In this context, gays and lesbians advocacy group LEGABIBO has called on government through the Department of Civil and National Registration to urgently implement the High Court rulings on gender marker changes. As stated by the High Court in the ND vs Attorney General of Botswana judgement, identity cards (Omang) play an important role in the life of every Motswana. Refusal and or delay to issue a Motswana with an Omang is denying them to live a complete and full-filing life with dignity and violates their privacy and freedom of expression.

The judgement clarified that persons can change their gender marker as per the National Registrations Act, so changing the gender marker is legally possible. There is no need for a court order. It further said the person’s gender is self-identified, there is no need to consult medical doctors.

LEGABIBO also called on government to develop regulations that specify administrative procedure to change one’s gender marker, and observing self-determination process. Further, the group looks out for government to ensure members of the transgender community are engaged in the development of regulations.

“We call on this Department of Civil and National Registration to ensure that the gender marker change under the National Registration Act is aligned to the Births and Deaths Registry Act to avoid court order.

Meanwhile, a gay man in Lobatse, Moabi Mokenke was recently viciously killed after being sexually violated in the streets of Peleng, shockingly by his neighbourhood folks. The youthful lad, likely to be 29-years old, met his fate on his way home, from the wearisome Di a Bowa taverns situated in the much populated township of Peleng Central.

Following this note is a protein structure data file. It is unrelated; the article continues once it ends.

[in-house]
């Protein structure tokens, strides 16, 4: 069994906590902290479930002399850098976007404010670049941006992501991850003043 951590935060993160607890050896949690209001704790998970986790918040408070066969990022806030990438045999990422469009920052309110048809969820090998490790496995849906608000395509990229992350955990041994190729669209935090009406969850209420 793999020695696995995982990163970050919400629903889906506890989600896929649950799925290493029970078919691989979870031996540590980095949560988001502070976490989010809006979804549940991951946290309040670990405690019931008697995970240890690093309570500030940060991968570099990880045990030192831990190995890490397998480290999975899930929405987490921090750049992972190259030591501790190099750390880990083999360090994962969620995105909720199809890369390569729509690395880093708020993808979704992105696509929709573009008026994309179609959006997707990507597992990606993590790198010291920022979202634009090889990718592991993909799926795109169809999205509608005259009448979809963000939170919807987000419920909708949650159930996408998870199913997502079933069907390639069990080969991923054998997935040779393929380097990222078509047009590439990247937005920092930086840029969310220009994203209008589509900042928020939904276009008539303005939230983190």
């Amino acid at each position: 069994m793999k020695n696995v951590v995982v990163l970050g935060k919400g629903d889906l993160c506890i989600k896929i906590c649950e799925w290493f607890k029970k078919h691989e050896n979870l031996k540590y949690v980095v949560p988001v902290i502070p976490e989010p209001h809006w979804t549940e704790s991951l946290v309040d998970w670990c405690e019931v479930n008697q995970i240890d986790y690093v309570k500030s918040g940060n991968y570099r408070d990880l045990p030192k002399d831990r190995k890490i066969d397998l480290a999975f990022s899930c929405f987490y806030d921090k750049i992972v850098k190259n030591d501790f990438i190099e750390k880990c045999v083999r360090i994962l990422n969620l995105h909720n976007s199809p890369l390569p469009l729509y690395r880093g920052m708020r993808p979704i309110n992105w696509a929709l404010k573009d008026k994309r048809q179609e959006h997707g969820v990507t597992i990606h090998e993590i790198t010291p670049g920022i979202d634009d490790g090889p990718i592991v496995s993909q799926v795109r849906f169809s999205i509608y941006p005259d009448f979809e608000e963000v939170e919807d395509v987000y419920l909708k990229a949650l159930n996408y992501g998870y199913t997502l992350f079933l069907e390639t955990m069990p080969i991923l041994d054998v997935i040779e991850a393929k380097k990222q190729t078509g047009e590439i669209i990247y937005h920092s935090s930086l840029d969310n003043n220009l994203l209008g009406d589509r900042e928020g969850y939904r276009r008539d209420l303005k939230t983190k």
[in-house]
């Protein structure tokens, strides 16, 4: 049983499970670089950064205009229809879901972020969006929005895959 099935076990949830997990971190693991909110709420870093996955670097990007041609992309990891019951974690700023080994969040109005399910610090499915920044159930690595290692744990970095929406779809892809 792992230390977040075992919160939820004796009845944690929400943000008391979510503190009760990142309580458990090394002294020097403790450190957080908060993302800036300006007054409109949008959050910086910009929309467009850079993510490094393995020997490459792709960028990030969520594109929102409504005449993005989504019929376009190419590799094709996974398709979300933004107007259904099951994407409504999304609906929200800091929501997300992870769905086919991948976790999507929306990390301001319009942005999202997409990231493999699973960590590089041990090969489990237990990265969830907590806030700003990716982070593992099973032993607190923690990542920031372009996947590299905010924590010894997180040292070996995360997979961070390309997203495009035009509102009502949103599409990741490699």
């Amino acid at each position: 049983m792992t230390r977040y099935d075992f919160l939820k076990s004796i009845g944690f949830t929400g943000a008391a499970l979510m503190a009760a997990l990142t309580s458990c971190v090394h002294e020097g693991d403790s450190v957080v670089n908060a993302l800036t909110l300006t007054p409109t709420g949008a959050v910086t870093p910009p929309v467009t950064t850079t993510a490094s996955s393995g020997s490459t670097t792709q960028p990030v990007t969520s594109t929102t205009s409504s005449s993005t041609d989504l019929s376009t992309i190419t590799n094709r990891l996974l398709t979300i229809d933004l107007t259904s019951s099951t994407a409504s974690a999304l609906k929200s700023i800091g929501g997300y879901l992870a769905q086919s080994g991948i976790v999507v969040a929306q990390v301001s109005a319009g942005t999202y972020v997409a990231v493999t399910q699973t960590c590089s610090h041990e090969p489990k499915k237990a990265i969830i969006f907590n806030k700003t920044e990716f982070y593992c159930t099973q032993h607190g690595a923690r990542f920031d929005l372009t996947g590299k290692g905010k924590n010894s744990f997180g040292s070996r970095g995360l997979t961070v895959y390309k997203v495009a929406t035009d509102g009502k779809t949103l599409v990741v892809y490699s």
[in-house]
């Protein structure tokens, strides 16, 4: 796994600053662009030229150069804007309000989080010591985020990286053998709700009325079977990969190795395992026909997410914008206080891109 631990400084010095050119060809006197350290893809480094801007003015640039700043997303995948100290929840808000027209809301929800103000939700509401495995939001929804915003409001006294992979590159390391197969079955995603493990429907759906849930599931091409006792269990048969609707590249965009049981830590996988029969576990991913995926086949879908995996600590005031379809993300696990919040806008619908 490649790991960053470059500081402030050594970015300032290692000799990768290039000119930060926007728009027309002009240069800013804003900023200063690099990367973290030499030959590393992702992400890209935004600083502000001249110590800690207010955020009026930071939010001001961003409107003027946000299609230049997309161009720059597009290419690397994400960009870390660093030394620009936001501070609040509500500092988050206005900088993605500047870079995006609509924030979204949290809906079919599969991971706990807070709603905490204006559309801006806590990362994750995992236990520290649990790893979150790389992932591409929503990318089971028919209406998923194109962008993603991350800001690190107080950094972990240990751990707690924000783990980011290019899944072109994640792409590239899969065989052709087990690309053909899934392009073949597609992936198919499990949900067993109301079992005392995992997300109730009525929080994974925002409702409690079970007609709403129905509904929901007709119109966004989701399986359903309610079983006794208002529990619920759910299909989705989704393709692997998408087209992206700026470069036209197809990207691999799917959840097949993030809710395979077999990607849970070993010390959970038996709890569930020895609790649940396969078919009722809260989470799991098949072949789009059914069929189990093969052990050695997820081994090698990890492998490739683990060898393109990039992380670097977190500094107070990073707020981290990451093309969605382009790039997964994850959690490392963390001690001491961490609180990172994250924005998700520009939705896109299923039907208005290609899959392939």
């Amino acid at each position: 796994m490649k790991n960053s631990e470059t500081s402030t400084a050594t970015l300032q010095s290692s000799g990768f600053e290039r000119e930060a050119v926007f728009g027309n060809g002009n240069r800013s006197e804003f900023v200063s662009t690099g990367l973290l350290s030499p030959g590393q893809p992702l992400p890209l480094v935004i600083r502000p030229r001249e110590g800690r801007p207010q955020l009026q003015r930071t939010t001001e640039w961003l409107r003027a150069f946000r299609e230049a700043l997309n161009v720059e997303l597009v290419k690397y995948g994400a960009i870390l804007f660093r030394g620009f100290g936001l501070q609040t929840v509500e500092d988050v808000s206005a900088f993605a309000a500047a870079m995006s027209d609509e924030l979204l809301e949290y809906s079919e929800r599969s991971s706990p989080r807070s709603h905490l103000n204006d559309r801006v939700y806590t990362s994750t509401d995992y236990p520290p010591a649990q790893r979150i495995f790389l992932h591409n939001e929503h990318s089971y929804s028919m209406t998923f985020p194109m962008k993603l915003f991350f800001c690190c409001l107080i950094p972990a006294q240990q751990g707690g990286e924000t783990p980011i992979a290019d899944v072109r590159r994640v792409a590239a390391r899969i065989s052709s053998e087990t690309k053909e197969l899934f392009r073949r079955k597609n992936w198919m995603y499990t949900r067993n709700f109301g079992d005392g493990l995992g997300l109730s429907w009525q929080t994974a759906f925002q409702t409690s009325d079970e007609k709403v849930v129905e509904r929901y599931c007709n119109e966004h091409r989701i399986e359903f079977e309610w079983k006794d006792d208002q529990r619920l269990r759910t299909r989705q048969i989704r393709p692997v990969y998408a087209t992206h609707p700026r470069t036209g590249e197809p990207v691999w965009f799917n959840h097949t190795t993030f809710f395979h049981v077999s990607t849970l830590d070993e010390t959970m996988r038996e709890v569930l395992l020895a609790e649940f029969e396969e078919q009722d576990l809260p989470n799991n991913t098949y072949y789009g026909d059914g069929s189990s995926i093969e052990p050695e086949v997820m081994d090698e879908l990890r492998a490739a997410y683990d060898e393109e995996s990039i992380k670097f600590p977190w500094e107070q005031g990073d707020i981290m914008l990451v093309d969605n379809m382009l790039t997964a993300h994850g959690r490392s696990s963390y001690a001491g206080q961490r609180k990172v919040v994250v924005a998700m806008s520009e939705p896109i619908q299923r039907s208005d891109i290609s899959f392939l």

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Khato Civils fights back, dares detractors

23rd November 2020
Khato-civil

CEO of Khato Civils Mongezi Mnyani has come out of the silence and is going all way guns blazing against the company’s adversaries who he said are hell-bent on tarnishing his company’s image and “hard-earned good name”

Speaking to WeekendPost from South Africa, Mnyani said it is now time for him to speak out or act against his detractors. Khato Civils has done several projects across Africa. Khato Civils, a construction company and its affiliate engineering company, South Zambezi have executed a number of world class projects in South Africa, Malawi and now recently here in Botswana.

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UDC petitioners turn to Saleshando

23rd November 2020
Dumelang Saleshando

About ten (10) Umbrella for Democratic Change (UDC) parliamentary candidates who lost the 2019 general election and petitioned results this week met with UDC Vice President, Dumelang Saleshando to discuss the way forward concerning the quandary that is the legal fees put before them by Botswana Democratic Party (BDP) lawyers.

For a while now, UDC petitioners who are facing the wrath of quizzical sheriffs have demanded audience with UDC National Executive Committee (NEC) but in vain. However after the long wait for a tete-a-tete with the UDC, the petitioners met with Saleshando accompanied by other NEC members including Dr. Kesitegile Gobotswang, Reverend Mpho Dibeela and Dennis Alexander.